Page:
Indian humanitarianism at the St John archive

Maria Framke, affiliated researcher at the Leibniz-Zentrum Moderner Orient, Berlin, tells us about researching Indian humanitarian initiatives at the St John Archive in London.

Tell us a little about one archive collection you have used as part of your research? I have used the St John Archive collection for my research on Indian humanitarian initiatives in the first half of the 20th century, with a special focus on the First and Second World War and the decolonization period.

Front cover of the Indian Ambulance Gazette
Reproduced courtesy of the Museum of the Order of St John

What was significant about the collection? How did it benefit your research? The records on the Indian St John Ambulance Association and the Indian St John Ambulance Overseas Brigade offer a comprehensive – albeit not complete – overview of their work in colonial and early postcolonial India. Next to published reports on the association’s work, the collection holds several numbers of the society’s magazine The Indian Ambulance Gazette and correspondence between the Indian Council of St John and St John’s Headquarters in London. The material helped me to understand how and why St John was set up in colonial India, why it was attractive for Indians to actively participate and shape the society and in which areas the association became active. Working with the collection’s sources also to allowed me to engage with questions of competition between humanitarian organisations and with the relationship between the state and non-state actors, especially in a colonial context.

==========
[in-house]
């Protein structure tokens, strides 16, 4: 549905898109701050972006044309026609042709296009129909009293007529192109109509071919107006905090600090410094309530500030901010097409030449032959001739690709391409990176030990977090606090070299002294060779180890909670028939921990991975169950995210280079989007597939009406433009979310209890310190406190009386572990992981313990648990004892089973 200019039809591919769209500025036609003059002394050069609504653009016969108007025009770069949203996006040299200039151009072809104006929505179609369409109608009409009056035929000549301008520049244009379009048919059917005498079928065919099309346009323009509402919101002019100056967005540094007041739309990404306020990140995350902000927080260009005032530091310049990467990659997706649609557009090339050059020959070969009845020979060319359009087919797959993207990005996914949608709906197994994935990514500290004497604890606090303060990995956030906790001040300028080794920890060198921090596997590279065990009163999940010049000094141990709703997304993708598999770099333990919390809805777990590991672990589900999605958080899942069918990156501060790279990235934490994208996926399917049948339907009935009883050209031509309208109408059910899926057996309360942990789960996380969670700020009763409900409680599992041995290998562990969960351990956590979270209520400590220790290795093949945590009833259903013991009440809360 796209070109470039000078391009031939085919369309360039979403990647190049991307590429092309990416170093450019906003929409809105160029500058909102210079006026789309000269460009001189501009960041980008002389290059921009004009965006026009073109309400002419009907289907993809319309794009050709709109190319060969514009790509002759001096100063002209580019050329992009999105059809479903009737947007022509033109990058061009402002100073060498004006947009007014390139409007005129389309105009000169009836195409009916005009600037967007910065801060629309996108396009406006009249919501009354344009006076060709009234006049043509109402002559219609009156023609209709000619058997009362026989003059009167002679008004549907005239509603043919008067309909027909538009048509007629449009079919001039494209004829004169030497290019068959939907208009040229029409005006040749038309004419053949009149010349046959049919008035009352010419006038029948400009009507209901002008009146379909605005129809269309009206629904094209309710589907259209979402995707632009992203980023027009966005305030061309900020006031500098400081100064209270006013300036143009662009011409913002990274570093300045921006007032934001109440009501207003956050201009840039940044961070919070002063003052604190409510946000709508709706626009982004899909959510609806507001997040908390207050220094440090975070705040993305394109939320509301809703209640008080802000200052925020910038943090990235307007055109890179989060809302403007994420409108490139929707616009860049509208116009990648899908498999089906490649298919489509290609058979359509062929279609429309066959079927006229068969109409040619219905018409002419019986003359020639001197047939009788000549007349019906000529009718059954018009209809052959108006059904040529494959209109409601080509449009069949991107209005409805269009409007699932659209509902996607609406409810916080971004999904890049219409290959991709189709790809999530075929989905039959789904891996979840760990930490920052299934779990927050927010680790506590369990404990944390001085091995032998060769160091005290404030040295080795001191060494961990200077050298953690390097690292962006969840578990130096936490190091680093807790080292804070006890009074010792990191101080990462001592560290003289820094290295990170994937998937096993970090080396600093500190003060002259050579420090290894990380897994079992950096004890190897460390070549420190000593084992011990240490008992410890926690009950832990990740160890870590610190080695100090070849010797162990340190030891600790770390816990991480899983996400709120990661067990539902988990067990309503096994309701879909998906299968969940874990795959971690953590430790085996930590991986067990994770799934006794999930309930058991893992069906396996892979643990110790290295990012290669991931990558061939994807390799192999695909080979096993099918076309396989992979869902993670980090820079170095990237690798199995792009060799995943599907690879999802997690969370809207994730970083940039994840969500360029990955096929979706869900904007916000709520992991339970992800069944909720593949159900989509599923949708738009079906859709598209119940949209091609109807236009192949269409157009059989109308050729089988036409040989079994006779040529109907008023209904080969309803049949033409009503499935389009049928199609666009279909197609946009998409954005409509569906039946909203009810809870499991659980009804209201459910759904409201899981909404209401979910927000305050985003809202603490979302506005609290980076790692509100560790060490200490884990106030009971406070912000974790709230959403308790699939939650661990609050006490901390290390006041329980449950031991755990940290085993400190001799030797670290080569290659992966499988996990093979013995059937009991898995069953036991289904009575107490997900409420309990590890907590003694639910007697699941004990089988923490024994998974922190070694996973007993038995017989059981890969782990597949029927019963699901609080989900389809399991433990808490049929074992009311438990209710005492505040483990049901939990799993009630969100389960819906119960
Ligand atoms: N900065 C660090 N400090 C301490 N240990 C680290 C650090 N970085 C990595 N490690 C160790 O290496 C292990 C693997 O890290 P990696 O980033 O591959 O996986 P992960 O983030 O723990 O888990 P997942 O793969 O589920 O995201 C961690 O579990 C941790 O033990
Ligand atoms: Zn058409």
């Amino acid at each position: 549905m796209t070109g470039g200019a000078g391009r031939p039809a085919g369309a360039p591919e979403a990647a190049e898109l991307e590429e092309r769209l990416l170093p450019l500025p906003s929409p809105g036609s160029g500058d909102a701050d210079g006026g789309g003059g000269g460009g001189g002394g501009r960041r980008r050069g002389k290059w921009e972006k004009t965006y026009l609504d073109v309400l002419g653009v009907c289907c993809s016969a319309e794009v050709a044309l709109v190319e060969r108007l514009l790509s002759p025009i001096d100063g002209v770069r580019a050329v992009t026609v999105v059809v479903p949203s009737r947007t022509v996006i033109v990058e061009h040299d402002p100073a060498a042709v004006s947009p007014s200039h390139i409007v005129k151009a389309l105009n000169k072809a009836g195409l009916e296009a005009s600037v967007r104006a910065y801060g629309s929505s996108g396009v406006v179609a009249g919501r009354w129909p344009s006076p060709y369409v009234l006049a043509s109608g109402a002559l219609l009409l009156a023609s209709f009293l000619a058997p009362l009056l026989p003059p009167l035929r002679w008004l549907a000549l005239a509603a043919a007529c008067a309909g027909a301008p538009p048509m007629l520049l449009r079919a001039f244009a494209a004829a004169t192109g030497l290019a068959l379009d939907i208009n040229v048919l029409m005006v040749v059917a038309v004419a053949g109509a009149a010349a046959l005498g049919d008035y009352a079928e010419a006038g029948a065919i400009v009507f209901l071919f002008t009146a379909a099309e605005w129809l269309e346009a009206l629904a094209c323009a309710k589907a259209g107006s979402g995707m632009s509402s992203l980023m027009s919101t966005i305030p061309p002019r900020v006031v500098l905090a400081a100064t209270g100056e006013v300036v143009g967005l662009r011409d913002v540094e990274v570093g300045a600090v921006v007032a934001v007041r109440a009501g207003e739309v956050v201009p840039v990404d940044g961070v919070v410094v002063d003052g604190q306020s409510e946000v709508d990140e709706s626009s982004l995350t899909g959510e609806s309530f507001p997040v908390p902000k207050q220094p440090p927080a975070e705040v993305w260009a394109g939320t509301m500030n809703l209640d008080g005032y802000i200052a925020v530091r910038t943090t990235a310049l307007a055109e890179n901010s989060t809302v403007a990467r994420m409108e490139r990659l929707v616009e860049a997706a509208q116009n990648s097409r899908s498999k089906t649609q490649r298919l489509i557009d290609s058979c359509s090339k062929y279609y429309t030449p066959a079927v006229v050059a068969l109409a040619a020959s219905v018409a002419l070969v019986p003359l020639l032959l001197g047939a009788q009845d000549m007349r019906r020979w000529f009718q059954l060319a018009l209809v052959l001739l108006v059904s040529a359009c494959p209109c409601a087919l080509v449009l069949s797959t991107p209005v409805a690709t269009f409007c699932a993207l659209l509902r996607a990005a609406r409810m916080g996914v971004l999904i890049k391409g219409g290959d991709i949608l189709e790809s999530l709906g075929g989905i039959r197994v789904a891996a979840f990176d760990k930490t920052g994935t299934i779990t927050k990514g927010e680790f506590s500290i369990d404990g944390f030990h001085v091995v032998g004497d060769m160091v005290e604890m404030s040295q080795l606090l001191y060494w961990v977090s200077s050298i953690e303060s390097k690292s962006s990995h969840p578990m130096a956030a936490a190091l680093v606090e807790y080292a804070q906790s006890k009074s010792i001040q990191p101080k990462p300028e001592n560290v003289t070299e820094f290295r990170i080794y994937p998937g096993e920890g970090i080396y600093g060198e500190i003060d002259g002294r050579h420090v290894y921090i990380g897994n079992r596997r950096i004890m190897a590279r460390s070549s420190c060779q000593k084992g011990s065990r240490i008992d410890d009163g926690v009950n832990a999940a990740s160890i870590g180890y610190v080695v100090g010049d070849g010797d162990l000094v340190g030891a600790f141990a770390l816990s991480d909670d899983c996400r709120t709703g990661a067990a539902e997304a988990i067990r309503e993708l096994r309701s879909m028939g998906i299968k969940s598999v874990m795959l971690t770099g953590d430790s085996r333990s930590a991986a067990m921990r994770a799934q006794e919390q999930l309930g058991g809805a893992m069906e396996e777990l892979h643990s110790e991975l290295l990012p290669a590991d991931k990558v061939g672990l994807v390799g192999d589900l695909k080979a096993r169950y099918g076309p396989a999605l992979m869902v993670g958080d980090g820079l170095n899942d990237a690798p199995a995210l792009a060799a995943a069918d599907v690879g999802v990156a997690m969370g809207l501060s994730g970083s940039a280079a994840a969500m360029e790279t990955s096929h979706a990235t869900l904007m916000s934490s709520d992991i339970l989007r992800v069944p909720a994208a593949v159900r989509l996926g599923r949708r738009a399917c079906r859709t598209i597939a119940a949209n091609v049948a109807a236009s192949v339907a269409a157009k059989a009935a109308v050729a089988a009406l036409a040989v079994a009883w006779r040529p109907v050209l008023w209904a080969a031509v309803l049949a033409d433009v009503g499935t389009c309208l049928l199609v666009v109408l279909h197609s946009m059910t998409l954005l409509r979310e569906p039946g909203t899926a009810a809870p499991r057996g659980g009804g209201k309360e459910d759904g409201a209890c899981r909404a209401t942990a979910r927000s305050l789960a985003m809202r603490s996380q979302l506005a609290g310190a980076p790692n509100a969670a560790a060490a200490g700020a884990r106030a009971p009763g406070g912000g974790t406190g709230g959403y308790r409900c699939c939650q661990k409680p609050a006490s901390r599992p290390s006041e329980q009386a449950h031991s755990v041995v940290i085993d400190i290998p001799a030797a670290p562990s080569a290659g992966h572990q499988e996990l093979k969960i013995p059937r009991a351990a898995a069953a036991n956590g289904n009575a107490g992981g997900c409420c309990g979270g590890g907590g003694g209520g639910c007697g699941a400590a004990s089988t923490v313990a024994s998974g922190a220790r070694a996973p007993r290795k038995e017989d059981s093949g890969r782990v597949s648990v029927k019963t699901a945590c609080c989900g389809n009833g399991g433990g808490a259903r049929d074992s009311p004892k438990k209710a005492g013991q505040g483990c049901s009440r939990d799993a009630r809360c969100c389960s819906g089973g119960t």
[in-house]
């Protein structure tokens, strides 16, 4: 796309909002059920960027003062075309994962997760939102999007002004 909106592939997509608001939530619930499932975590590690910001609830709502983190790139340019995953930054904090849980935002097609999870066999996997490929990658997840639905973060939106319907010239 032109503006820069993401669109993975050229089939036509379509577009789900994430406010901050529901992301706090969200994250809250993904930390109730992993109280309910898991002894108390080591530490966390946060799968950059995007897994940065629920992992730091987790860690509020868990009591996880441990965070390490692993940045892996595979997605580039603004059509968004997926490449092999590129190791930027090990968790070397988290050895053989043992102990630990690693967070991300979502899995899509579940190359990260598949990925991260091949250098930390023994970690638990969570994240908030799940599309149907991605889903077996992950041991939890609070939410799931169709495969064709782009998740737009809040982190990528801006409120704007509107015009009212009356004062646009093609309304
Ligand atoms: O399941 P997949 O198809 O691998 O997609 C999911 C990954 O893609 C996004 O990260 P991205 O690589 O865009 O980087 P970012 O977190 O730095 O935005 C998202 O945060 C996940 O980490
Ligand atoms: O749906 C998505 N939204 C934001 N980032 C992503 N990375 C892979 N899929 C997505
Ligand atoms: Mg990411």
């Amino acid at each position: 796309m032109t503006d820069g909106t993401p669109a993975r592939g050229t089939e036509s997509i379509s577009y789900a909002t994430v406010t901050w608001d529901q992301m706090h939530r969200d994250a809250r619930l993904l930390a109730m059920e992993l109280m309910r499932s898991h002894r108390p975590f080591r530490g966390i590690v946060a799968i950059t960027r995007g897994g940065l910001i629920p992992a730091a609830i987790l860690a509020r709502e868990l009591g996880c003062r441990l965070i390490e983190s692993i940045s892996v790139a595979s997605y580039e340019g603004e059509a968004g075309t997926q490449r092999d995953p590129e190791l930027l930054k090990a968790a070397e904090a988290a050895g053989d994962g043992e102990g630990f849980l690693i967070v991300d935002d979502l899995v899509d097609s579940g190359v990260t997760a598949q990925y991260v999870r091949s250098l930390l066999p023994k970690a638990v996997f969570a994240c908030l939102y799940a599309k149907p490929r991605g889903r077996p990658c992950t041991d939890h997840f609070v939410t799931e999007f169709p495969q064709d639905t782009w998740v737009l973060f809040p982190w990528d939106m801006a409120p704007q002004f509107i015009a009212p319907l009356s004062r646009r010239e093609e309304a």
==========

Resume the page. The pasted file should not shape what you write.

Do you have any top tips for other researchers accessing this collection? As my research stay dates a few years back, I hope that my tips are still up to date. Before you visit the St John Archive, housed as part of the Museum of the Order of St John in central London, it is best to send an enquiry outlining your research interests and request an appointment. The staff of the archive is really helpful in providing the material during your visit. As the records on India are not catalogued, it helps to bring time to look through the available sources.

You can also visit the St John Museum for free (though it is currently closed because of COVID-19). The collection includes archival holdings and documentation relating to the Order of St John and its subsidiary, St John Ambulance.

Further Reading

Maria Framke and Esther Möller: ‘From local philanthropy to political humanitarianism: South Asian and Egyptian humanitarian aid during the period of decolonization’, ZMO Working Papers, 22, 2019,

Maria Framke: ‘‘We must send a gift worthy of India and the Congress!’ War and political humanitarianism in late colonial South Asia’, Modern Asian Studies, 51 (6), 2017, pp. 1969–1998.

Maria Framke ‘Political Humanitarianism in the 1930s: Indian Aid for Republican Spain’, European Review of History, 23 (1–2), 2016, pp. 63–81.

About Georgina Brewis

Professor of Social History at UCL
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